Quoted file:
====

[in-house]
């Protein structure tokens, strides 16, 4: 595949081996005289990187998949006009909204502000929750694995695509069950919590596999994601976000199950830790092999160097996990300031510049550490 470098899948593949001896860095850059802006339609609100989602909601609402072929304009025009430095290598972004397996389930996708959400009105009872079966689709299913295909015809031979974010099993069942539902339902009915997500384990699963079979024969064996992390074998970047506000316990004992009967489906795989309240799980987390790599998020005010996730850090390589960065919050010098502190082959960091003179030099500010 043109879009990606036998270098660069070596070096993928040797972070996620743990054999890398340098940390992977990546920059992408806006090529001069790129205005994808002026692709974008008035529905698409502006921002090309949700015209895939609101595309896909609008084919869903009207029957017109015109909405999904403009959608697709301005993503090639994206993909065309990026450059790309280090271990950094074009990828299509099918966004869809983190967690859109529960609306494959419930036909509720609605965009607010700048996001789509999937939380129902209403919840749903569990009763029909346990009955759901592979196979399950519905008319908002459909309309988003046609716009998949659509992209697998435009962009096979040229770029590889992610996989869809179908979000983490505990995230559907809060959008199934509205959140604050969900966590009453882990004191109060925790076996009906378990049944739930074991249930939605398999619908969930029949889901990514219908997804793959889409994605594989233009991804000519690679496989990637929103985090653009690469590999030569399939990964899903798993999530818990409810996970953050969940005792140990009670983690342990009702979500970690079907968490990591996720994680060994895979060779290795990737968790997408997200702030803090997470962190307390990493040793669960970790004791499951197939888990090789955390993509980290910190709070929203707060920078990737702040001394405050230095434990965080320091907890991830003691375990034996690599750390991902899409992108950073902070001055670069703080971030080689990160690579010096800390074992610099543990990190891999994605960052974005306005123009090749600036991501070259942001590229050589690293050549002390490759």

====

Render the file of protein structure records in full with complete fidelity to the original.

[in-house]
């Protein structure tokens, strides 16, 4: 595949081996005289990187998949006009909204502000929750694995695509069950919590596999994601976000199950830790092999160097996990300031510049550490 470098899948593949001896860095850059802006339609609100989602909601609402072929304009025009430095290598972004397996389930996708959400009105009872079966689709299913295909015809031979974010099993069942539902339902009915997500384990699963079979024969064996992390074998970047506000316990004992009967489906795989309240799980987390790599998020005010996730850090390589960065919050010098502190082959960091003179030099500010 043109879009990606036998270098660069070596070096993928040797972070996620743990054999890398340098940390992977990546920059992408806006090529001069790129205005994808002026692709974008008035529905698409502006921002090309949700015209895939609101595309896909609008084919869903009207029957017109015109909405999904403009959608697709301005993503090639994206993909065309990026450059790309280090271990950094074009990828299509099918966004869809983190967690859109529960609306494959419930036909509720609605965009607010700048996001789509999937939380129902209403919840749903569990009763029909346990009955759901592979196979399950519905008319908002459909309309988003046609716009998949659509992209697998435009962009096979040229770029590889992610996989869809179908979000983490505990995230559907809060959008199934509205959140604050969900966590009453882990004191109060925790076996009906378990049944739930074991249930939605398999619908969930029949889901990514219908997804793959889409994605594989233009991804000519690679496989990637929103985090653009690469590999030569399939990964899903798993999530818990409810996970953050969940005792140990009670983690342990009702979500970690079907968490990591996720994680060994895979060779290795990737968790997408997200702030803090997470962190307390990493040793669960970790004791499951197939888990090789955390993509980290910190709070929203707060920078990737702040001394405050230095434990965080320091907890991830003691375990034996690599750390991902899409992108950073902070001055670069703080971030080689990160690579010096800390074992610099543990990190891999994605960052974005306005123009090749600036991501070259942001590229050589690293050549002390490759």